Academia and private enterprise join forces to foster research in artificial intelligence | AGÊNCIA FAPESP

Academia and private enterprise join forces to foster research in artificial intelligence Researchers from eight universities in São Paulo State, in partnership with large corporations and startups in several industries, have launched an advanced institute to conduct collaborative AI development projects (image: Pixabay)

Academia and private enterprise join forces to foster research in artificial intelligence

March 20, 2019

By Elton Alisson  |  Agência FAPESP – Centers have been established in recent years in major cities such as New York and Toronto to conduct research in artificial intelligence (AI) by means of collaborations between academia and private enterprise. A new AI research center has just been established in São Paulo, the largest city in the southern hemisphere.

A group of researchers affiliated with eight universities in São Paulo State, in partnership with major corporations and startups in various industries, launched the Advanced Institute for Artificial Intelligence (AI²) on February 26, 2019.

The main aim of the institute is to foster interactions among researchers dedicated to developing advanced problem-solving computational methods and devices and exploring applications of these that can have significant social and economic impacts.

The institute plans to use coworking, which is a network of shared workspaces connected by a videoconferencing system in participating organizations.

“The academic community will contribute experience in basic research on AI, while the private sector will offer challenging problems and financial support for us to work together on projects with potential socioeconomic benefits,” said Sérgio Novaes, Full Professor of Physics at São Paulo State University (UNESP) and one of the founders of AI², during the ceremony held to launch the institute.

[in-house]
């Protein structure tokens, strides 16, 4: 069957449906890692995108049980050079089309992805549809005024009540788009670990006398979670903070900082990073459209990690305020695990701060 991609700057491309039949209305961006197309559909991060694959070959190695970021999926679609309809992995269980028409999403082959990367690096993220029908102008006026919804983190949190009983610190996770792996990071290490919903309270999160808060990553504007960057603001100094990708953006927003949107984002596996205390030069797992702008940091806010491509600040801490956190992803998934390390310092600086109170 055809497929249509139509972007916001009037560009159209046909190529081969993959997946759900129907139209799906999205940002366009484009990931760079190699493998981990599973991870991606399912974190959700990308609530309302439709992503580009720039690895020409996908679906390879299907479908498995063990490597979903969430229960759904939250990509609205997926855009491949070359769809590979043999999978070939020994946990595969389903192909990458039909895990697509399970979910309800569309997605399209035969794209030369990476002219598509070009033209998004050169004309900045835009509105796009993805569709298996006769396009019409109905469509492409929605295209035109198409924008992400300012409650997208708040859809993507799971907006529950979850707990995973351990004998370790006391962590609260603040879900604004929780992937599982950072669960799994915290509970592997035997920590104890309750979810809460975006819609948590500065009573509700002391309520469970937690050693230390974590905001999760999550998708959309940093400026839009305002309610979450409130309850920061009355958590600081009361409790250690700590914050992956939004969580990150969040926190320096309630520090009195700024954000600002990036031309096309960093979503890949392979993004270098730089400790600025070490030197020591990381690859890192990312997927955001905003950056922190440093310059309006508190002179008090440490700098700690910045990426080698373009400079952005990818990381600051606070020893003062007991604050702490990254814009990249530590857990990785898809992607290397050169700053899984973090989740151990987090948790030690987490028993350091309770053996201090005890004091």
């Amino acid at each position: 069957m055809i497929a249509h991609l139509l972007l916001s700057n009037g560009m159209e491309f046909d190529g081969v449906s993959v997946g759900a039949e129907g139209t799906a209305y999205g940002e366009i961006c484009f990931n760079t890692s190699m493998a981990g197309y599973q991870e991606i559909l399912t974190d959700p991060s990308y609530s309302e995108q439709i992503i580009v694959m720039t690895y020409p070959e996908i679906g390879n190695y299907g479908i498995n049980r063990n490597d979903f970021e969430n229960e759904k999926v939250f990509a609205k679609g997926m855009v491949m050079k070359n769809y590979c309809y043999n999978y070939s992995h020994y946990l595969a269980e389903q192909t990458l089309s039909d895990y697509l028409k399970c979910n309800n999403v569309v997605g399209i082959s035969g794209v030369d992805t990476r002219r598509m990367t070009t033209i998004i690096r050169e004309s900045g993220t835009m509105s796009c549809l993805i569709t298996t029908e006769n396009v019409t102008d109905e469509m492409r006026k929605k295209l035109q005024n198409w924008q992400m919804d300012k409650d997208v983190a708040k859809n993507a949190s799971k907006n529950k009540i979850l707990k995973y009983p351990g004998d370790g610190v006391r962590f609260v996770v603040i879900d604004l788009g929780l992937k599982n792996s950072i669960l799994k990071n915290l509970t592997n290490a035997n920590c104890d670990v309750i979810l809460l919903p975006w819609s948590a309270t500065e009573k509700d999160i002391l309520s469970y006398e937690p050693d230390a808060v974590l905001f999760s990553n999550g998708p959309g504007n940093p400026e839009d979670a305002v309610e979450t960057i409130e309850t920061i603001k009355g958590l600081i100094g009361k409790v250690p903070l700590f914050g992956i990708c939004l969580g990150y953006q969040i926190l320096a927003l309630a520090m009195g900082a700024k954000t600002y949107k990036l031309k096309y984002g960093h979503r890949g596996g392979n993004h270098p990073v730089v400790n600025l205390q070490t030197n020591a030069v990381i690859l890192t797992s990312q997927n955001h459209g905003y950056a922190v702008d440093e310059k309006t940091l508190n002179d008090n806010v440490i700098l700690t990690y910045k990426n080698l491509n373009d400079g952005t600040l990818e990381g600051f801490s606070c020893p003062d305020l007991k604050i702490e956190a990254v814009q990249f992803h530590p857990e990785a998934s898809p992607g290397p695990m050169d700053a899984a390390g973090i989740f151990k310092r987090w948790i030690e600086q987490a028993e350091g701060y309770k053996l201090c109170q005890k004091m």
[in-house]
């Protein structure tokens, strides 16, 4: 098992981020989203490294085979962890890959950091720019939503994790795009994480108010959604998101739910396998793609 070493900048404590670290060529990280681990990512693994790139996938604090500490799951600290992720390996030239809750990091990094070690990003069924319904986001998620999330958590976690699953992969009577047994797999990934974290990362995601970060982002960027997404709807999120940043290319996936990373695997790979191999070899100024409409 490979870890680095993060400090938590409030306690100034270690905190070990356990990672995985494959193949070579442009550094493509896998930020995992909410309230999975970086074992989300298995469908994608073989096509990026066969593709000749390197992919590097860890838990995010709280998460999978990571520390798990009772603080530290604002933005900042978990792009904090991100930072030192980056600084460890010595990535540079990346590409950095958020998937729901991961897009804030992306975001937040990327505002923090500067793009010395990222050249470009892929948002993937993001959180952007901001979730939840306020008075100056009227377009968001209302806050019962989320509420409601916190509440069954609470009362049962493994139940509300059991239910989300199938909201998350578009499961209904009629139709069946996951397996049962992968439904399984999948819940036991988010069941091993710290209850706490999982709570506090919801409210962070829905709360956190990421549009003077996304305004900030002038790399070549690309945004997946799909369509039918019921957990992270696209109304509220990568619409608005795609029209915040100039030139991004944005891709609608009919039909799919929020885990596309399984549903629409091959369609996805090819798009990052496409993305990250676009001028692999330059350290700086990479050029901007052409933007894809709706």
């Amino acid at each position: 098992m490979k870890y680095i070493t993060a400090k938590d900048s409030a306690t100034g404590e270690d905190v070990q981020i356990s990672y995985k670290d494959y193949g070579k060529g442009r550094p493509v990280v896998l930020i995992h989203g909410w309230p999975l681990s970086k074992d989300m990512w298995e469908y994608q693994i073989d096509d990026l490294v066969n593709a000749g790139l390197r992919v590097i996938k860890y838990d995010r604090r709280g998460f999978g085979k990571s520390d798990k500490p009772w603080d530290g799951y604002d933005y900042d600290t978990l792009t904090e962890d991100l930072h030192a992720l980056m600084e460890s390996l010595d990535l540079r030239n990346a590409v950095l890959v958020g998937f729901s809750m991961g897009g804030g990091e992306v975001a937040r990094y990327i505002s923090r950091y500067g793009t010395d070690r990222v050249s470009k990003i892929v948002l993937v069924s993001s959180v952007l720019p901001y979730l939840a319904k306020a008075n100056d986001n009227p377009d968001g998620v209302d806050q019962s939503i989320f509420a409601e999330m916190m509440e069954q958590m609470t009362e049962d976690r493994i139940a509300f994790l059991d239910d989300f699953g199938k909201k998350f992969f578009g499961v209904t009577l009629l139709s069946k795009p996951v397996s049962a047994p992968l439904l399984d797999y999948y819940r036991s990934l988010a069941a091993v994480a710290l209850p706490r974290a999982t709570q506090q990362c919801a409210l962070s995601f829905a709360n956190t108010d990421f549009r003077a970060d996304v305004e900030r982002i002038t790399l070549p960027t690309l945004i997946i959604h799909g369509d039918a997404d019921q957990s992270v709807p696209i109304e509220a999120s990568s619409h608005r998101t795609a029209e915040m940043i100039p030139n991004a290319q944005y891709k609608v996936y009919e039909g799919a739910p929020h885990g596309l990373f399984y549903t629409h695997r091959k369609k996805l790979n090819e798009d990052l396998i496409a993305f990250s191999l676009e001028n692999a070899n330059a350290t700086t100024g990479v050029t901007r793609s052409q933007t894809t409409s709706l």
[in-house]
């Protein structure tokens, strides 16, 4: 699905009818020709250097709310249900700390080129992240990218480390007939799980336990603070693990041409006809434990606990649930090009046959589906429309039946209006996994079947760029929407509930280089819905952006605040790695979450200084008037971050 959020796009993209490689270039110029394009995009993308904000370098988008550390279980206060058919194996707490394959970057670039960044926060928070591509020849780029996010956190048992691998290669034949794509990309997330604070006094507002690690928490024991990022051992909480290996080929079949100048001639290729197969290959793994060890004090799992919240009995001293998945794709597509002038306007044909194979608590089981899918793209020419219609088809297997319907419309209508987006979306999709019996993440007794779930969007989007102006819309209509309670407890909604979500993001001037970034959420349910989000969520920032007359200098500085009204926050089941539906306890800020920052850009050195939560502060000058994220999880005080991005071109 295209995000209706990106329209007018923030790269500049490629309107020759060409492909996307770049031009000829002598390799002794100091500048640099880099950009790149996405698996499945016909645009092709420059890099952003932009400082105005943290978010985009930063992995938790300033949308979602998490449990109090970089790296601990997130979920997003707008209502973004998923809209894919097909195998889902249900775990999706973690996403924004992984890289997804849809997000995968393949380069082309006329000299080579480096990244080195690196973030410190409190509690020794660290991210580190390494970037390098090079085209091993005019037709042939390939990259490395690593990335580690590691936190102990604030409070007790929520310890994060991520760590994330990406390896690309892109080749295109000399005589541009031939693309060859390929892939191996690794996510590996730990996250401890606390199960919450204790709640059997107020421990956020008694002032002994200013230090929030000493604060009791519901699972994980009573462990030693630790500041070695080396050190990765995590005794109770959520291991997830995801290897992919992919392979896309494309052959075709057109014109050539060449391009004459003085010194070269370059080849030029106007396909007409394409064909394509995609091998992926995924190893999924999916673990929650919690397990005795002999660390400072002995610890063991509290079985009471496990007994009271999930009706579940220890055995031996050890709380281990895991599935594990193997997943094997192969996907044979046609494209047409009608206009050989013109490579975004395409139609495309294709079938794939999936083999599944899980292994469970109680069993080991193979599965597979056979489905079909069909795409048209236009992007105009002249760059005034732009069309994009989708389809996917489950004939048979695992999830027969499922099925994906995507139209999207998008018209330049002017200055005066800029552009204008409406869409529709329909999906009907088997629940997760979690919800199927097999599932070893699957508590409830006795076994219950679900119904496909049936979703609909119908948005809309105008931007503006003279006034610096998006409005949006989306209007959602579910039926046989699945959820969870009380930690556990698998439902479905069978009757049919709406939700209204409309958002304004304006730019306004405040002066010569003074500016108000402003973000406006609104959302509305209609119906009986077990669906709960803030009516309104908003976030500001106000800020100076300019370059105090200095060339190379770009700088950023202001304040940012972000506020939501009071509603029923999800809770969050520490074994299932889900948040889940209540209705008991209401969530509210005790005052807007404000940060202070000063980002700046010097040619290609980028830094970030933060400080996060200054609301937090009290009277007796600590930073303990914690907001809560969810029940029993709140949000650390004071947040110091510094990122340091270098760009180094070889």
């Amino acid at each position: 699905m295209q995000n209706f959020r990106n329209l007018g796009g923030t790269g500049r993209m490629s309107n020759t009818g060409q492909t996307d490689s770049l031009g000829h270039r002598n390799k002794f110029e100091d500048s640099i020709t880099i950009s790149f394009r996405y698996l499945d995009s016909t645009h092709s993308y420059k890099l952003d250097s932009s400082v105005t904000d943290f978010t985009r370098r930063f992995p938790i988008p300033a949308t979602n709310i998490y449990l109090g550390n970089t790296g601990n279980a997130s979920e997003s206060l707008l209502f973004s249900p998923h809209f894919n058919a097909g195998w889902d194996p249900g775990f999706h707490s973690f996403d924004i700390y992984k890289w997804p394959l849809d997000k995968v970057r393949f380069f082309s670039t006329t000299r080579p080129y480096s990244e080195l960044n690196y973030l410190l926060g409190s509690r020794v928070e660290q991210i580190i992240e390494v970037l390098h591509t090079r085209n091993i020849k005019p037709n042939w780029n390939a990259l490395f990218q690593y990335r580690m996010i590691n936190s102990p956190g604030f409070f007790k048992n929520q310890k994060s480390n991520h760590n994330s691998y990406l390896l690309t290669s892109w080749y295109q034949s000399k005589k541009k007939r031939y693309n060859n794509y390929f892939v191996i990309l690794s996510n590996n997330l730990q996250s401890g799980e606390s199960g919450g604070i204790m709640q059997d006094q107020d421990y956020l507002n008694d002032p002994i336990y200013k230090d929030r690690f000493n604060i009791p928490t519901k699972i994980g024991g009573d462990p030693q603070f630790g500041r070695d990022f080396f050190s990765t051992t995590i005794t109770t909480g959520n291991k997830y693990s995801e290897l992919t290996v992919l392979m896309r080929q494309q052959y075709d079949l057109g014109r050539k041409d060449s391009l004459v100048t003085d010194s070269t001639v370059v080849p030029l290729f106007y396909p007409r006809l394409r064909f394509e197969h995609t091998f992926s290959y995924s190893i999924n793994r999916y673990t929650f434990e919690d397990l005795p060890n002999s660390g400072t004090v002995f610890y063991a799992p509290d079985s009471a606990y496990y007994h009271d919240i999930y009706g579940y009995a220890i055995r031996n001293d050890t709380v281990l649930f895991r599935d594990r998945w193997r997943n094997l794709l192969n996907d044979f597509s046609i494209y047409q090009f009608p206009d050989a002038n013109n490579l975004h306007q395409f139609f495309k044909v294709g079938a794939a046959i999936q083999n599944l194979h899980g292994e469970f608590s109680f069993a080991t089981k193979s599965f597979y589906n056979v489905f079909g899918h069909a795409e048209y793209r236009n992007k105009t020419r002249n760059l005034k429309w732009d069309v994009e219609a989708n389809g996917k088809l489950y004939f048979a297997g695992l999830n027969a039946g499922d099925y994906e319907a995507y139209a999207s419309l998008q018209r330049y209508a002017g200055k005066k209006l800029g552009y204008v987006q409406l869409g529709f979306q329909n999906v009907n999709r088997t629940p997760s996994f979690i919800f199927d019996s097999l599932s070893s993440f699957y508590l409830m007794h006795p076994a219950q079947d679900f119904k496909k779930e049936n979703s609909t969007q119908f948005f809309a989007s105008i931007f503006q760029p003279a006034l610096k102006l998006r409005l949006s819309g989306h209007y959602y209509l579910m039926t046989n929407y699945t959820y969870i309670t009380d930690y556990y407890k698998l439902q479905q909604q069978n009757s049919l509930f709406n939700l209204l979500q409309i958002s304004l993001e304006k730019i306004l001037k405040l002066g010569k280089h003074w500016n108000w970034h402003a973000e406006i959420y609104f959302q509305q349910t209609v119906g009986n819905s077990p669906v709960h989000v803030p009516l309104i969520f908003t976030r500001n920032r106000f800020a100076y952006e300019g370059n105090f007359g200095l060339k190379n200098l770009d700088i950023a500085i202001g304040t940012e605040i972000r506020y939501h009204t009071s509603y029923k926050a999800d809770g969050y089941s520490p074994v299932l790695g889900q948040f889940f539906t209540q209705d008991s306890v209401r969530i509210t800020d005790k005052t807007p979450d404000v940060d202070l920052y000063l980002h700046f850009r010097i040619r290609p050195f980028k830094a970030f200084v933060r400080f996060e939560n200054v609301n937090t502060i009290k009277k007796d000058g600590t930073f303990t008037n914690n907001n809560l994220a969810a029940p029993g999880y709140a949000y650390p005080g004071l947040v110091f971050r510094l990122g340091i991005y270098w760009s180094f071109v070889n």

Initially, the consortium will comprise researchers from the University of São Paulo (USP), the University of Campinas (UNICAMP), São Paulo State University (UNESP), the Federal University of São Paulo (UNIFESP), the Federal University of the ABC (UFABC), Mackenzie Presbyterian University, FEI University Center, and the College of Engineering and Management (ESEG).

The private-sector partners include IBM, Intel, Petrobras, Grupo Fleury and Serasa Experian. The institute is interested in partnering with other business organizations, universities and research institutions in Brazil and abroad.

During the launch event, a workshop on opportunities for collaboration was held at UNESP’s Scientific Computation Center in São Paulo.

“We want to facilitate interaction between academia and business for the development of AI projects,” Novaes said.

One of the first companies to join the initiative, Serasa Experian, announced that it will award three postdoctoral fellowships for research on alternative data, chatbot technologies and AI-driven credit analysis.

“We’re interested in using machine learning technologies to acquire data relevant to shopping decisions, ranging from how consumers choose a product to how they finance their purchases and what they do to pay off their debts,” said Renato Vicente, a professor at the University of São Paulo’s Mathematics and Statistics Institute (IME-USP) and data science director of Serasa Experian’s Data Lab.

Research lines

Scientists affiliated with AI² are currently working on three lines of research funded by private-sector partners. One of the projects aims to improve the monitoring of oil wells and develop computer vision software to identify hazardous situations involving offshore platforms.

Another aim is to promote the use of robotics as an educational tool, develop service robots that do useful work for humans or equipment, excluding industrial automation applications, and study human-machine interaction.

The third project aims to accelerate simulations of atomic particle collisions using machine learning techniques with a range of applications, such as distinguishing between a true photograph and a montage.

Simulations are essential to the verification of real data from particle collisions in the Large Hadron Collider (LHC) at CERN, the European Organization for Nuclear Research. To obtain the required statistical accuracy, two-to-three minute collision simulations must be run. The simulation challenge will become even more complex when the LHC upgrade goes live this year or next year. Between 30 and 40 concurrent collisions can be recorded right now, but after the upgrade, the number will be in the range of 200.